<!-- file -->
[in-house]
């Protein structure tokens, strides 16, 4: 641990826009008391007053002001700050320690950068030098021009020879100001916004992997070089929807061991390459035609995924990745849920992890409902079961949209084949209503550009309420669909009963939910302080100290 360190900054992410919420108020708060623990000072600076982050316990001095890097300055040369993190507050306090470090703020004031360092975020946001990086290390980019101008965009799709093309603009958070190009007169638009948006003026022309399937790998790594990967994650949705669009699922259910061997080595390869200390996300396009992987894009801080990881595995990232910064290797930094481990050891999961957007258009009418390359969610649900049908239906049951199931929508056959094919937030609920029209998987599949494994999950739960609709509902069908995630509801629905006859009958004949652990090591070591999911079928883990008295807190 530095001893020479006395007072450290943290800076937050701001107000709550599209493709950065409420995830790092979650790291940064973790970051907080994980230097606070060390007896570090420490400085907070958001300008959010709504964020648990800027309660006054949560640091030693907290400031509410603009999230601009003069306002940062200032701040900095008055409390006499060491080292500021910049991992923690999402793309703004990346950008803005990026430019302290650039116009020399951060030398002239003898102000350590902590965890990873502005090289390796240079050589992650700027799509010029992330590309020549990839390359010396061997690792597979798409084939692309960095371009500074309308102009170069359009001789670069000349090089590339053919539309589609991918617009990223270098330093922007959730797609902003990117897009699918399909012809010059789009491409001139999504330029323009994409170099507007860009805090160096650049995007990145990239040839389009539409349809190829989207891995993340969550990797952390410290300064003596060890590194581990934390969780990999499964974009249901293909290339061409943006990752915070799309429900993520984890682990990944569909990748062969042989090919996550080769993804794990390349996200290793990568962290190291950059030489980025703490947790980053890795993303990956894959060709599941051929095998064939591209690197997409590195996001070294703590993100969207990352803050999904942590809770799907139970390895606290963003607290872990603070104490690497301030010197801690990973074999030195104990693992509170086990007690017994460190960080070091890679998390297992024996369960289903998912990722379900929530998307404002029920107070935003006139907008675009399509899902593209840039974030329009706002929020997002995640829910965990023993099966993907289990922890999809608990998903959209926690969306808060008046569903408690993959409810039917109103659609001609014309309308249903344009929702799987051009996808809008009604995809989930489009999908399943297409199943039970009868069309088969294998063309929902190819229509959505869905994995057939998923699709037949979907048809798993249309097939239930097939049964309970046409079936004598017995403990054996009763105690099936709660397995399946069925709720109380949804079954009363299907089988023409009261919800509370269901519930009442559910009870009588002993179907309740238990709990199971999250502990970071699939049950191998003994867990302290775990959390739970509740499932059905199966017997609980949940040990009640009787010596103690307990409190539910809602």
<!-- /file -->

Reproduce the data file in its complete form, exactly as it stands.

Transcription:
[in-house]
């Protein structure tokens, strides 16, 4: 641990826009008391007053002001700050320690950068030098021009020879100001916004992997070089929807061991390459035609995924990745849920992890409902079961949209084949209503550009309420669909009963939910302080100290 360190900054992410919420108020708060623990000072600076982050316990001095890097300055040369993190507050306090470090703020004031360092975020946001990086290390980019101008965009799709093309603009958070190009007169638009948006003026022309399937790998790594990967994650949705669009699922259910061997080595390869200390996300396009992987894009801080990881595995990232910064290797930094481990050891999961957007258009009418390359969610649900049908239906049951199931929508056959094919937030609920029209998987599949494994999950739960609709509902069908995630509801629905006859009958004949652990090591070591999911079928883990008295807190 530095001893020479006395007072450290943290800076937050701001107000709550599209493709950065409420995830790092979650790291940064973790970051907080994980230097606070060390007896570090420490400085907070958001300008959010709504964020648990800027309660006054949560640091030693907290400031509410603009999230601009003069306002940062200032701040900095008055409390006499060491080292500021910049991992923690999402793309703004990346950008803005990026430019302290650039116009020399951060030398002239003898102000350590902590965890990873502005090289390796240079050589992650700027799509010029992330590309020549990839390359010396061997690792597979798409084939692309960095371009500074309308102009170069359009001789670069000349090089590339053919539309589609991918617009990223270098330093922007959730797609902003990117897009699918399909012809010059789009491409001139999504330029323009994409170099507007860009805090160096650049995007990145990239040839389009539409349809190829989207891995993340969550990797952390410290300064003596060890590194581990934390969780990999499964974009249901293909290339061409943006990752915070799309429900993520984890682990990944569909990748062969042989090919996550080769993804794990390349996200290793990568962290190291950059030489980025703490947790980053890795993303990956894959060709599941051929095998064939591209690197997409590195996001070294703590993100969207990352803050999904942590809770799907139970390895606290963003607290872990603070104490690497301030010197801690990973074999030195104990693992509170086990007690017994460190960080070091890679998390297992024996369960289903998912990722379900929530998307404002029920107070935003006139907008675009399509899902593209840039974030329009706002929020997002995640829910965990023993099966993907289990922890999809608990998903959209926690969306808060008046569903408690993959409810039917109103659609001609014309309308249903344009929702799987051009996808809008009604995809989930489009999908399943297409199943039970009868069309088969294998063309929902190819229509959505869905994995057939998923699709037949979907048809798993249309097939239930097939049964309970046409079936004598017995403990054996009763105690099936709660397995399946069925709720109380949804079954009363299907089988023409009261919800509370269901519930009442559910009870009588002993179907309740238990709990199971999250502990970071699939049950191998003994867990302290775990959390739970509740499932059905199966017997609980949940040990009640009787010596103690307990409190539910809602």